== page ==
Subsequently, Resolution 1514 was adopted in 1960 with the beginning of decolonization processes of African nations, and a line of monitoring was created that was intended to govern the political principles that accompany the process of decolonization throughout the world. A year later, the UN decolonization committee was created whose mission was to study, supervise and guarantee the implementation of the measures of resolution 1514, also known as “declaration on the granting of independence to colonial countries and peoples for eliminate colonialism in the world”. Shortly after, in 1964, the well-known “allegation of Ruda” took place, when Argentine diplomat José María Ruda explained the situation of the Malvinas to the United Nations, where the people who inhabited the islands had been forcibly expelled and supplanted, mostly, by inhabitants of the United Kingdom and its colonies (Filmus, 2014). This declaration would serve as a precedent for the Argentine claims regarding the Malvinas Islands in the UN.

When Ruda presented his arguments in 1965, the Malvinas Islands were recognized within resolution 1514 but with the particularity that, in this case, the territory would remain in the hands of a colonial power (Flachsland Coord., 2014, 29). This is how Resolution 2065 was generated, in which the United Nations declared an exceptional situation in the case of the Malvinas Islands. The resolution recognized these islands as a territory disputed only by Argentina and the United Kingdom and urged the parties to negotiate respecting the interests of the islanders.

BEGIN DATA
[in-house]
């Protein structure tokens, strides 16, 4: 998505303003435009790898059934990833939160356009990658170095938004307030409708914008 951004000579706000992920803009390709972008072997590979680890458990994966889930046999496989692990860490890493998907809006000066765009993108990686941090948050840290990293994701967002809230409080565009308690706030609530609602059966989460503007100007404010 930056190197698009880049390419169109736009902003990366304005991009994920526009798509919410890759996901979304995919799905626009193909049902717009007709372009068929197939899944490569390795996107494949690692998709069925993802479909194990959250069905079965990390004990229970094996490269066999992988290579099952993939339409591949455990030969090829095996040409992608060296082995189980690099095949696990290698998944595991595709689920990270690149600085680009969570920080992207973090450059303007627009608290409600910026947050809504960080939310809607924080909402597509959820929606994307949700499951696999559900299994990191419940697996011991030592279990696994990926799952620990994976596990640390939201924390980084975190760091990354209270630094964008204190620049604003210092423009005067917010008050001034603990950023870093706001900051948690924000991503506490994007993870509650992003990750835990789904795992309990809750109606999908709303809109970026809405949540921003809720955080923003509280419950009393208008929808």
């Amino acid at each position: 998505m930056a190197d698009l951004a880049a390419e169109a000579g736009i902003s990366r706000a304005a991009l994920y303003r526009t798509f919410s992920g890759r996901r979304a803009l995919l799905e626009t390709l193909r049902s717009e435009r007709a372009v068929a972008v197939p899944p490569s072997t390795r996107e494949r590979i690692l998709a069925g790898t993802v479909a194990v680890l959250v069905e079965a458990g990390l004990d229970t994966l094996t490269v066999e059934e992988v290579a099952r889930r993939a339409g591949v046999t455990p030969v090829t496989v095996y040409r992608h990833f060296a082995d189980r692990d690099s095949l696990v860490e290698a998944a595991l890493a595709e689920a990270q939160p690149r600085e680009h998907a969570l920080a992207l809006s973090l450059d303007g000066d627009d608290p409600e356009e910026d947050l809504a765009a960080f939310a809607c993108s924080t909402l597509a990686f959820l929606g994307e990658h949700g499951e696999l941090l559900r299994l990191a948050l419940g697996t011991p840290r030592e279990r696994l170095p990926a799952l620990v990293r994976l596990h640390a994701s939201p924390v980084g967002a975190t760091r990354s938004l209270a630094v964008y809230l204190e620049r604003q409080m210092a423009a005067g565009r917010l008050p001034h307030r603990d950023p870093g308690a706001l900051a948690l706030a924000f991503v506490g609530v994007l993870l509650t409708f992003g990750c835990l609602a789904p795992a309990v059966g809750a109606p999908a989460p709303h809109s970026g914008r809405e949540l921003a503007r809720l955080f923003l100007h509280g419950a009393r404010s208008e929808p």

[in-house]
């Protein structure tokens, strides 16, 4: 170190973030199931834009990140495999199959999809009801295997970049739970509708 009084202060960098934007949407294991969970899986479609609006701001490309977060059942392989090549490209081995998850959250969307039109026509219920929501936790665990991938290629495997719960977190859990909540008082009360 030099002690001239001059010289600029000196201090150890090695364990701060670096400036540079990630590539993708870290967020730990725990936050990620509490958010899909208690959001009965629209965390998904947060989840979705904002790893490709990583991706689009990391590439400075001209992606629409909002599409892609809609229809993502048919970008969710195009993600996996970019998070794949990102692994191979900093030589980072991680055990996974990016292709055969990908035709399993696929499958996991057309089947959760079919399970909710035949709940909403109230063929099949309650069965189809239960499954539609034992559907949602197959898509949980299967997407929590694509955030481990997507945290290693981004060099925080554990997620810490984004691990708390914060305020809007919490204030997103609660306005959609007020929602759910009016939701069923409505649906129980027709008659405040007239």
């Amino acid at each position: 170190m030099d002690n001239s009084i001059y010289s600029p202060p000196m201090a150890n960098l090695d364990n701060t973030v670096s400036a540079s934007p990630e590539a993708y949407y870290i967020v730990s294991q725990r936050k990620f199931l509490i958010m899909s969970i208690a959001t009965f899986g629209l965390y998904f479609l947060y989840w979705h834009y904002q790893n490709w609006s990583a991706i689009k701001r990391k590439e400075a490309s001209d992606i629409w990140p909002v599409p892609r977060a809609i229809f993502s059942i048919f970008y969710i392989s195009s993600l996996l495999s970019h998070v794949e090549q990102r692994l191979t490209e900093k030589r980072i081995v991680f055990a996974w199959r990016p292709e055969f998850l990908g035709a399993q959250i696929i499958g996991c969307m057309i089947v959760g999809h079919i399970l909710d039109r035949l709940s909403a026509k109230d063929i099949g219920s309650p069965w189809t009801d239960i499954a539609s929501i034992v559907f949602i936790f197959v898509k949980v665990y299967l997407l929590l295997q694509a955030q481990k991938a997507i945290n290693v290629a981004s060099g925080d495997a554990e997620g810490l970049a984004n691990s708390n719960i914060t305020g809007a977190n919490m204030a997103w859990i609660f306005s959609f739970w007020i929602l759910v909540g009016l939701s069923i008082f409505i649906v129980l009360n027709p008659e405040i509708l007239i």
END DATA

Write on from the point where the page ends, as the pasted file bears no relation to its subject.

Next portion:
Argentina and the United Kingdom began negotiations, but as they advanced they ended up paralyzed and without agreement. The Argentine government, since 1968, had been opening up the archipelago thanks to several proposals for agreements offered to the United Kingdom. These agreements, very favourable for the islanders and for the Anglo-Saxon metropolis that was going through a strong period of crisis, were relatively well received (Gustafson, 1988: 92). Some of the agreements were carried out with the participation of Argentine companies such as LADE (State Airlines) and Gas del Estado, which arrived in the islands thanks to the “Communications Agreement”, creating a link that aimed at the development of the islanders and its approach to the continent, the fluidity of fresh food resources that were scarce in the islands, the granting of a residence card for free circulation throughout Argentina, regular air service, as well as the offer to cooperate in matters of health, education, etc. (Public International Law, 2010). The United Kingdom tried to transform the negotiations into talks to avoid the problem of sovereignty, which is why, in the face of the permanent refusal to negotiate, Argentina denounced the British delaying strategy at the UN (CARI, 1992: 53).

British unwillingness to negotiate manifested to such an extent that in 1973 the United Nations, through Resolution 3161, expressed serious concern about the stalemate in the negotiations, while recognizing the will of the Argentine government to facilitate the process of decolonization, paying special consideration to the citizen of the islands, their welfare and interests (United Nations, 1973).

After the death of President Perón and the subsequent failure of the negotiations for shared sovereignty that were being carried out, the United Kingdom began to conduct studies and explorations of hydrocarbons around the Malvinas Islands.